Vitamin C is one of THE best researched skincare ingredients
It has been proven to help with many skincare concerns, including reducing the intensity of brown spots, evening skin tone, and stimulating collagen.
Vitamin C has the ability to penetrate deeply into the skin
Many skincare ingredients contain molecules that are too big to penetrate the skin cells, but vitamin C molecules are small enough to get deeper into the skin to do their work.
Ascorbic acid (AA) is the active form of this ingredient and the primary subject of most vitamin C studies. It’s the golden standard in terms of skin penetration and ability to do all the 'magically' things vitamin C is touted to do.
Just because it's an effective ingredient doesn't mean more is better.
Studies have shown that the ideal concentration of AA is 10%-20% for maximum results. Higher than that and results do not change, but the potential change of irritation increases.
Ascorbic acid can be extremely irritating, especially in high concentrations since it needs to have a low pH to be stable and can cause stinging and redness.
Using AA with other antioxidants, like vitamin E and feurlic acid can help make it more stable, as well as the bottle it’s stored in.
But just because a product contains ascorbic acid on the ingredient list doesn’t make a product “the best.”
A well formulated product based on other vitamin C derivatives could be better than a poorly formulated product based on ascorbic acid.
Vitamin C Derivatives
To solve the issues with AA's instability, vitamin C derivatives are becoming popular alternatives. They don’t have the same oxidation problem and are less irritating on the skin. The only problem is not all vitamin C derivatives can penetrate the skin effectively, or have the same effect as AA.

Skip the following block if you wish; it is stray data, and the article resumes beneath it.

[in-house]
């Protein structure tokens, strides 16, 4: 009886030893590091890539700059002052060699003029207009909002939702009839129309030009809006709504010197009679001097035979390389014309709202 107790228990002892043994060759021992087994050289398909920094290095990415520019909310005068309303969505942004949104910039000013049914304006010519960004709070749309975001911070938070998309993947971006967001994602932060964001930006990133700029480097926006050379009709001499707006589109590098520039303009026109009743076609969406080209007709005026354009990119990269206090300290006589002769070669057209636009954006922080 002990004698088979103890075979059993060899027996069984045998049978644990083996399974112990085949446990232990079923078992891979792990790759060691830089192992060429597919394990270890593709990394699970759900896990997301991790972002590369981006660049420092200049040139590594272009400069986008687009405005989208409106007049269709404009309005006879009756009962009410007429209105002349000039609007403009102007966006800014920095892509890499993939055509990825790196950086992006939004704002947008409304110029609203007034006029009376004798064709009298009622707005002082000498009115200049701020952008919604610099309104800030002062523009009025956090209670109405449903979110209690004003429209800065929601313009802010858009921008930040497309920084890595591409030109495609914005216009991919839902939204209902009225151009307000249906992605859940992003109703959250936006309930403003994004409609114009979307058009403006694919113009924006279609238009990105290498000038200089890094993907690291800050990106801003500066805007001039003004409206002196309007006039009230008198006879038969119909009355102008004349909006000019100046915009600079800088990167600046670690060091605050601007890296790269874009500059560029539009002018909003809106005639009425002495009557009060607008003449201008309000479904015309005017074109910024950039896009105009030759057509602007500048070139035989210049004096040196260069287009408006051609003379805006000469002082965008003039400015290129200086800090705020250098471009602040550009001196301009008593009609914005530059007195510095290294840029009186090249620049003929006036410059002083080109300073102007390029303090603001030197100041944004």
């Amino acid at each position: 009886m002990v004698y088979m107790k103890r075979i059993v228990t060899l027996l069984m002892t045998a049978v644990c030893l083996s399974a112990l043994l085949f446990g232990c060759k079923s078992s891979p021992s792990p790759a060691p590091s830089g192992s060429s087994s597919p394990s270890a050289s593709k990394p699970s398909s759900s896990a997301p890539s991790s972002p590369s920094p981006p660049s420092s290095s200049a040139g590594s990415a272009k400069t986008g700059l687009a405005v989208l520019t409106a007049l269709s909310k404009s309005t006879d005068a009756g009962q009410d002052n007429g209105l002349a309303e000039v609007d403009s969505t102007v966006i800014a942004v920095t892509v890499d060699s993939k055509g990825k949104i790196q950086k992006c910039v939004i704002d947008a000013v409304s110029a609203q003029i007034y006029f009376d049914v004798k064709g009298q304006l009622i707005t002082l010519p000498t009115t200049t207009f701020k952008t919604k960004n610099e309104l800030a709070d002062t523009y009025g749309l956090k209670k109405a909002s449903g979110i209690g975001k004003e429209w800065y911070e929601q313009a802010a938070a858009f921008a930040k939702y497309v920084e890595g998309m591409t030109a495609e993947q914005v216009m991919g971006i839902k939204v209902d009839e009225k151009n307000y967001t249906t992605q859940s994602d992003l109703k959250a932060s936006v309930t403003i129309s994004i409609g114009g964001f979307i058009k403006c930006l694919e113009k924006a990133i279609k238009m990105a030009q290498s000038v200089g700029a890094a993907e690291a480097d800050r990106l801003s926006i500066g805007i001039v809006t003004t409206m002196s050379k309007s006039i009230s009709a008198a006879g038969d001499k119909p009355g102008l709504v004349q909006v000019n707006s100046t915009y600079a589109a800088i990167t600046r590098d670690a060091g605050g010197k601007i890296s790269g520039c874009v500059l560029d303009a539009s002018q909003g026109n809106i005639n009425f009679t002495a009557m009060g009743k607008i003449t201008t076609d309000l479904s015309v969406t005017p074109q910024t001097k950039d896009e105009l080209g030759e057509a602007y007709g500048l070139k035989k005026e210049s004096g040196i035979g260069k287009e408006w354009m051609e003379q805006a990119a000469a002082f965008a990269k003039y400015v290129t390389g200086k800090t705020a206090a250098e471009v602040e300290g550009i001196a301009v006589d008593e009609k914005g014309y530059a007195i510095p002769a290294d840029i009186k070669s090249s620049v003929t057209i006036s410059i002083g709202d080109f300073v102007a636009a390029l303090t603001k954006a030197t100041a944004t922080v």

As a result, there are fewer positive study outcomes and less reliable data on vitamin C derivatives. That said, many experts will agree there is promising information on a select few, which include:
- Magnesium Ascorbyl Phosphate
- Sodium Ascorbyl Phosphate
- Tetrahexyldecyl Ascorbate
- Aminopropyl Ascorbyl Phosphate
What's the best way to add vitamin C into your routine?
Vitamin C can be used either in the morning, evening or both. It can't be ‘washed’ off and remains in the skin for up to 3 days (good to know, if you miss a day!). That said, some studies show that for maximum effectiveness, vitamin C should be reapplied every 8 hours to maintain an ideal concentration in the skin, but let’s be honest that’s not realistic!
Experts debate whether vitamin C is best applied AM or PM. Since it does remain on the skin, applying it at night will still offer sun damage protection for the day time, but Vitamin C also does not play nicely with a lot of active ingredients (like retinol, AHAs etc. (which are often used at night) and so for this reason, I always recommend to use it in the morning. Apply it on clean skin, under your moisturizer with SPF over top.
How long does it take for vitamin C to work?
It will take approximately 6-12 weeks to see a significant change, depending on the type and concentration of vitamin C used.